All I could do was respond with the truth. Hey, this kid is wiser than you give him credit for. Listen to him once in a while. 

Top Nature, Environment and Sustainability tips from my son. 
  1. Farmed animals are responsible for 14.5% of greenhouse gas emissions. Animal agriculture also accounts for at least half of all food-related greenhouse gas emissions. Eat less meat, dairy, and eggs. It’s kinder to those poor, mistreated animals too.
  2. Do the little things! Take the bus or walk. Turn off your lights, and that running tap. Recycle, don’t just chuck your plastic away. Personal action is public action when we all put in a shift.
  3. Lastly (and his wisest advice, in my opinion), get out there, get into nature, and breathe. Exist. Find a shady spot underneath a big oak tree and have a lie-down. Find a fern-covered hill in the middle of some woods and trek up it. Stand on the cliff edge and smell that ocean salt spray dancing in the air. It’s fun out there. Go and enjoy it! 

He ran into my bedroom one evening. He should have been asleep. His tablet was with him. He pushed the screen into my face. There was an article by The Guardian. I gasped.

The black softshell turtle was no longer extinct. He bounced on the bed next to me in celebration, hooting and squeaking, a proper little Ewok.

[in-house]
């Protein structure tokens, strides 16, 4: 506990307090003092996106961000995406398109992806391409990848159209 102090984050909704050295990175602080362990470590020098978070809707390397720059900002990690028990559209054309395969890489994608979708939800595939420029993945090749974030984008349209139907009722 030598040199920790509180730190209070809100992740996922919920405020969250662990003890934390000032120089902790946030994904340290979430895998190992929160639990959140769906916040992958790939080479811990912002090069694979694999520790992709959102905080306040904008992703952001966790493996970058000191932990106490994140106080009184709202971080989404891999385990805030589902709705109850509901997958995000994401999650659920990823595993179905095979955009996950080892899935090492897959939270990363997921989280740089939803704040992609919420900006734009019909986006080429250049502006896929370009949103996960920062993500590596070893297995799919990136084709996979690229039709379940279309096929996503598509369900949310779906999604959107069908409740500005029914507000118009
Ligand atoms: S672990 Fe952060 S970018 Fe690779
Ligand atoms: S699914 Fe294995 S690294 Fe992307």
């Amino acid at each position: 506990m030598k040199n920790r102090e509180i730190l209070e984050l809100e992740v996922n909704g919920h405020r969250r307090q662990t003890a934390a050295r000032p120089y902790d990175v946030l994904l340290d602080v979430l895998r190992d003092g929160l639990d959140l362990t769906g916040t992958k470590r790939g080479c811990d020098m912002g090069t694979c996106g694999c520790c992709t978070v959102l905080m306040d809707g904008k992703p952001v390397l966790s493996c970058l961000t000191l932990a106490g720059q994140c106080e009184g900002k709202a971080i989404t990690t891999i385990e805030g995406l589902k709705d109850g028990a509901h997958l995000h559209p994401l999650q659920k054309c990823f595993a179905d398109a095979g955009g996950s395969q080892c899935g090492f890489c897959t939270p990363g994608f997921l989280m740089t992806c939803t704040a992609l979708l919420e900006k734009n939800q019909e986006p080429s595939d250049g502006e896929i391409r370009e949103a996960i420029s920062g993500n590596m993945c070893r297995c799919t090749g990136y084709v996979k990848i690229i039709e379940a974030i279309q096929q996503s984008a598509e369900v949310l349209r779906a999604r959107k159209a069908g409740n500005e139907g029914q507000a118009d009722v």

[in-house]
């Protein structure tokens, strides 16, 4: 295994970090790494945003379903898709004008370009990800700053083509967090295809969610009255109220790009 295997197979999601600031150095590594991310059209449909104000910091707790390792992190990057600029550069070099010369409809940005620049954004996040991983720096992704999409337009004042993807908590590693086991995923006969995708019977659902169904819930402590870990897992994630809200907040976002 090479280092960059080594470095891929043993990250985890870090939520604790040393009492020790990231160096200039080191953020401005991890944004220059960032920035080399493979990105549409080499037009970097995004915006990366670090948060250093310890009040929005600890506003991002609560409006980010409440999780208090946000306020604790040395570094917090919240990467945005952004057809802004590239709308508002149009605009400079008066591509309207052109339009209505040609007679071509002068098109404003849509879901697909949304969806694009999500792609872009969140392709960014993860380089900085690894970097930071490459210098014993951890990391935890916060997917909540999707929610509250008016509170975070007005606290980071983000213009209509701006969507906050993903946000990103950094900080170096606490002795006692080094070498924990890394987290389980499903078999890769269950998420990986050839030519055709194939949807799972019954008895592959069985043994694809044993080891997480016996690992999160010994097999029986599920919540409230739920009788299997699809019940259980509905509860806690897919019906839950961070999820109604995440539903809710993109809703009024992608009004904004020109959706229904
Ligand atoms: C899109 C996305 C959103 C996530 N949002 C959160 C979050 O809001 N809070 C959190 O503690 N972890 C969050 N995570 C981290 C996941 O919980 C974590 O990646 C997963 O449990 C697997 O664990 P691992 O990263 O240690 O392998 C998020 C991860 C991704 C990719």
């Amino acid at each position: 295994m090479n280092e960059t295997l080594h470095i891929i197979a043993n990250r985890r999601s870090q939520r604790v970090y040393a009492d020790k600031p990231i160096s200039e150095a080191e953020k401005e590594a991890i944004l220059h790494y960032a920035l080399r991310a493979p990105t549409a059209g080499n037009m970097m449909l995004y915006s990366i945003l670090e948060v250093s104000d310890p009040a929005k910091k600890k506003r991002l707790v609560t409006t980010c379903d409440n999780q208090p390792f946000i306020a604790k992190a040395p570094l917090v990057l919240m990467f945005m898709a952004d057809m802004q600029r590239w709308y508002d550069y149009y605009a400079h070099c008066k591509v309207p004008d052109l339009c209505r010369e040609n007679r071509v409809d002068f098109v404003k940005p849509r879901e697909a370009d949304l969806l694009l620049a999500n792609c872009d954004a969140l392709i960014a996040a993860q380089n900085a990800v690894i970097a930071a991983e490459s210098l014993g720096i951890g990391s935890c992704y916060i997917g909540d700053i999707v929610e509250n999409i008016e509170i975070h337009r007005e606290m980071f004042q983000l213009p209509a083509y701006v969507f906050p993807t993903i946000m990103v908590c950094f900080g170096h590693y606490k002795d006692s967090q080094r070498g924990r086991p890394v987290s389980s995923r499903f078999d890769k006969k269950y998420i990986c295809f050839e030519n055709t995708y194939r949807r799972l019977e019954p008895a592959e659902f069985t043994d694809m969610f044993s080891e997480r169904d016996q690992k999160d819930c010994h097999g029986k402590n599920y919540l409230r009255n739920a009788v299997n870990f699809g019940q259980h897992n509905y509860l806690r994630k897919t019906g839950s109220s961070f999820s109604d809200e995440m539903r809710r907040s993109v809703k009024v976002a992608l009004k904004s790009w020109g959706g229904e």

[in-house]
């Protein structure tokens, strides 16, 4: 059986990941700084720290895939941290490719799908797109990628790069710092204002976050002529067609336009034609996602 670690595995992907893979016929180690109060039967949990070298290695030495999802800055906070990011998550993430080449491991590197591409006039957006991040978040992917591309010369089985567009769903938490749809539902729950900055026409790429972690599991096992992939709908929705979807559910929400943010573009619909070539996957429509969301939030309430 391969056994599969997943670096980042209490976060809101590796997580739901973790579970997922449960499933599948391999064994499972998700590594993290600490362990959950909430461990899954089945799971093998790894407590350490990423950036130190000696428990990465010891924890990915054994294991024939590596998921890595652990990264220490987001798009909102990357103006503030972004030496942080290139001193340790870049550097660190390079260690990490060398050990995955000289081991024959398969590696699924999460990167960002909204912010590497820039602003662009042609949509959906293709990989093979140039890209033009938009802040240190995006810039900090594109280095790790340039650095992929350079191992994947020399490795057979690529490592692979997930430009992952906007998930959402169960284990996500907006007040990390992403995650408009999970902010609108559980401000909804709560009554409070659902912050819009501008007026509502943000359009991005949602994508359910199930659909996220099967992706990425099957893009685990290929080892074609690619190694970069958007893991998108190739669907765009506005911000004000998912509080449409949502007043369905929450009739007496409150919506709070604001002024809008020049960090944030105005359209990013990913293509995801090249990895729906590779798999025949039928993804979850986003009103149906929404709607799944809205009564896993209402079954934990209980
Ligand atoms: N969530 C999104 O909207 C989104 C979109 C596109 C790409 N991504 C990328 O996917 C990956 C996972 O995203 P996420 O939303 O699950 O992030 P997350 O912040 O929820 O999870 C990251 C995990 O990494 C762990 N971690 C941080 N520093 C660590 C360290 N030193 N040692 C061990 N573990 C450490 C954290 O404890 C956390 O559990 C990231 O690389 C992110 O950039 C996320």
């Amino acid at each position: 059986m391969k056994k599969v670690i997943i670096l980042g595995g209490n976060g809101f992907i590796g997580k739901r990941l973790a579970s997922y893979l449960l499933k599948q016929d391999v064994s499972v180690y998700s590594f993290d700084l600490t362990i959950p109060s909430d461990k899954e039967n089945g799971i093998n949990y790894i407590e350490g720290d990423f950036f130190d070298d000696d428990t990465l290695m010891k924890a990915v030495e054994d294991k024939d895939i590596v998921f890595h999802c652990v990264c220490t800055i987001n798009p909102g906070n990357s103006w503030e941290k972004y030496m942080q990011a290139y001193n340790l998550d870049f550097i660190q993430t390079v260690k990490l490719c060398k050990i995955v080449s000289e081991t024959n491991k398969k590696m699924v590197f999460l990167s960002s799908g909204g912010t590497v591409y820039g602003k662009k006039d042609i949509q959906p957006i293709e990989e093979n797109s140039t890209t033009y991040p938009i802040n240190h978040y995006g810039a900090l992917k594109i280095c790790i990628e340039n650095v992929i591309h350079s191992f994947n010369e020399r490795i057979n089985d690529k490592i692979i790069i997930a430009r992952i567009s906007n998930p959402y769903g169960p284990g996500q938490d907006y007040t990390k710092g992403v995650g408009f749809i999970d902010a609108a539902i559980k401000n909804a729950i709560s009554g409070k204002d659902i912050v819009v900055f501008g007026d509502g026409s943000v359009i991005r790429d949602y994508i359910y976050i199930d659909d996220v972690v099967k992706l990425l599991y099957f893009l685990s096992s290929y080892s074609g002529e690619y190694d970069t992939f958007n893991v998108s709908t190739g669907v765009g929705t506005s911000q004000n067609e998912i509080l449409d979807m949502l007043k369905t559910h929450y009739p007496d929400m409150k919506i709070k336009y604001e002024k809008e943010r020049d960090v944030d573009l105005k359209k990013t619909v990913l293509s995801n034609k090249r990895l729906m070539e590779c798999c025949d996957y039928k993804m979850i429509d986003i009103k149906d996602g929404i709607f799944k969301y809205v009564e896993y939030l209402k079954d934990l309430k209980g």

I read on. The black softshell turtle had been found to exist in the pond of a temple called the Hayagriva Madhava Temple located in Assam, India. A small population had also been found in Kalyan Sagar Lake, in Tripura. Efforts had been made to reintroduce the turtles to the wild, and environmental biologists were working hard to preserve the species and their natural habitat.

My son watched me read, his face, my little boy’s face, saying: Dad! Dad! They’re doing things! People are doing things!

That they are, I felt like saying.

I ruffled his hair. For some stupid reason, I felt like crying.

And we are too.

He grabbed the tablet from my hands and rushed out of the room. I’d have to get him to sleep soon enough, but that could come later. For now, instead, my thoughts turned to Cetiosaurus. Cetiosaurus: long, tall, proud. Cetiosaurus living in Britain for thousands and thousands of years, sixty-eight million years ago. Cetiosaurus starving, suffocating, freezing. Cetiosaurus with the dot eyes turned towards the sky, an upside-down U because Cetiosaurus was so sad to be extinct. My son was so sad they were extinct.

Sorry, Cetiosaurus. Too late for you, Cetiosaurus. But not too late full stop.

No, Cetiosaurus. Have faith. Not too late full stop.

Not by a long shot.